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World Bank: Ebola's Economic Impact Expected to be High

Pedestrians walk past a sign reading "Ebola Disease Outbreak" outside the Ministry of Finance in Monrovia, Liberia, Jan. 12, 2015.
Pedestrians walk past a sign reading "Ebola Disease Outbreak" outside the Ministry of Finance in Monrovia, Liberia, Jan. 12, 2015.

The World Bank says the three countries most affected by Ebola will suffer a combined $1.6 billion in economic losses in 2015 due to the ongoing outbreak. Unemployment rates are also expected to remain high, with cross-border traders, private-sector wage earners and the self-employed among the worst hit.

The World Bank said that despite the recent slowdown in the number of new Ebola cases, the outbreak continued to “cripple” the economies of Guinea, Liberia and Sierra Leone.

More than half-a-billion dollars was lost due to forgone income in the three countries in 2014. It said that number was expected to more than triple in 2015.

The World Bank said that Sierra Leone would be the worst hit, with $920 million in losses this year, followed by $540 million in Guinea and $180 million for Liberia.

David Evans is a World Bank senior economist for the Africa region.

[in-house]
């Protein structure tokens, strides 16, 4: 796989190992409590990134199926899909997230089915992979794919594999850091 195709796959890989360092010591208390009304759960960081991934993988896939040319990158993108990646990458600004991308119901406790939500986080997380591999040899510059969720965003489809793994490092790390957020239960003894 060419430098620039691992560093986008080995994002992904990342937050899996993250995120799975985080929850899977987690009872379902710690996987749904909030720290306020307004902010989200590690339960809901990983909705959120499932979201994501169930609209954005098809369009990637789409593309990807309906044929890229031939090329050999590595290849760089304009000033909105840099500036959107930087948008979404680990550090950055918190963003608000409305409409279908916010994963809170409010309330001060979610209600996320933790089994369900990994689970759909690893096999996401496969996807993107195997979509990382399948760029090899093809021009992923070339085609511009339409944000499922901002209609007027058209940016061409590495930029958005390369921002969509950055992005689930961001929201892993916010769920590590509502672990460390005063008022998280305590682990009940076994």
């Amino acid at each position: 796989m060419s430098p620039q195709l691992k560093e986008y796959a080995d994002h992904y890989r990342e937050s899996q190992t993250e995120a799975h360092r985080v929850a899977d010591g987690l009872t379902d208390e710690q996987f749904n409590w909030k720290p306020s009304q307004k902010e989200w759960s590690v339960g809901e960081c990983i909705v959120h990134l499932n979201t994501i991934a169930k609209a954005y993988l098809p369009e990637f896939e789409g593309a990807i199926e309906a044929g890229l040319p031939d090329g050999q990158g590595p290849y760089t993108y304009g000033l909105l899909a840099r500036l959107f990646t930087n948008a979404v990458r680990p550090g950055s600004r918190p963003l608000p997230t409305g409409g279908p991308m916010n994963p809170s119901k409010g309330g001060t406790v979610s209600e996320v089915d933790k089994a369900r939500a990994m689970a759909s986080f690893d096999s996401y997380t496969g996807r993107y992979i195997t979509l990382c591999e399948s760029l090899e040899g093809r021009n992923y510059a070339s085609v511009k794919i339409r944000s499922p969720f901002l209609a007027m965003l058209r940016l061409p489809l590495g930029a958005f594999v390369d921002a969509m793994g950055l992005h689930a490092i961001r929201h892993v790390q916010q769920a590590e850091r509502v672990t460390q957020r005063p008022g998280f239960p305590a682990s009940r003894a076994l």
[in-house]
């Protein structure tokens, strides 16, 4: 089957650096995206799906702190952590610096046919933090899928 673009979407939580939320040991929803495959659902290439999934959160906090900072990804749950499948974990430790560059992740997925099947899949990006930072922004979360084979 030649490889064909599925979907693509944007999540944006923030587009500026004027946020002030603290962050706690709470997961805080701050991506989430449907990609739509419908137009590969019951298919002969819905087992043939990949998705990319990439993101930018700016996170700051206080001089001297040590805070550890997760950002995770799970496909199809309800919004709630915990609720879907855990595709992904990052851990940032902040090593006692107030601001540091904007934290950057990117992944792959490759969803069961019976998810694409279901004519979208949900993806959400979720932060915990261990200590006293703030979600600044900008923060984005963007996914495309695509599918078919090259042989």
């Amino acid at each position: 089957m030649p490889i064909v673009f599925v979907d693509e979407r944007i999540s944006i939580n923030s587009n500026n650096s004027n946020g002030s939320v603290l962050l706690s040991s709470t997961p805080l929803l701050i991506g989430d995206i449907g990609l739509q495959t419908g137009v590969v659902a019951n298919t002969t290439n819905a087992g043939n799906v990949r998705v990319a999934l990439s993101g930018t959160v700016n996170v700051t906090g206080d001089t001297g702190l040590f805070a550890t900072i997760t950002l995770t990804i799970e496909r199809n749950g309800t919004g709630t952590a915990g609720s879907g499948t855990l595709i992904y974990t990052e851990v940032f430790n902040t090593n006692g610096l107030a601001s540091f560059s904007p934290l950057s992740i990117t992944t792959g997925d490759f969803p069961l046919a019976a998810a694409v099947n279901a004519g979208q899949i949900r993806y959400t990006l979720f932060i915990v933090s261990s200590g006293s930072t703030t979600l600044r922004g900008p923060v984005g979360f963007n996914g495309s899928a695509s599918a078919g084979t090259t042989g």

“The economic impact on these three countries has been nothing short of catastrophic really. Liberia’s growth forecast for 2015 has been cut in half and projected growth in Sierra Leone and Guinea for 2015 has shrunk to below zero. These are both countries that had healthy growth rates predicted for 2015 before the epidemic….So this is just a massive, massive negative economic impact,” he said.

Evans said that reductions in business activity, trade and planned foreign investment all contributed to these predicted lowered growth rates.

Emily Kolu sells beverages in Monrovia. She said her income was now less than half what it used to be.

“All day long we sit here…Ebola is making my customers afraid because they fear the situation they are in if they come out here…I used to sell sometimes over 20 or 25 crates of beer, but now I am suffering. Now it’s [down to] five or six,” she said.

John Kokolu, a local farmer, said he struggled to get his goods to market.

“It’s not difficult to grow food, but to take the food to the market is where we are facing problems, because, as I said, there are no public gatherings," he said.

Kokolu said closed borders have also made it impossible to sell his crops outside Liberia.

Exports have also been affected in Guinea. The World Bank, for example, said fish exports to neighboring countries have fallen by 40 percent.

Across the rest of sub-Saharan Africa, economic losses are expected to total around $550 million if the current spread of the disease remains limited.

The World Bank’s Evans said the key now was to finally stop the outbreak.

“The number one thing, ultimately, is getting to zero cases… Until we get to zero cases in these countries, people aren’t going to feel completely confident going about their business and moving around and doing what they need to do to provide for their livelihoods,” he said.

He said it was difficult to say exactly how long a full recovery will take, but that these economies could bounce back “relatively swiftly” once the outbreak was truly under control.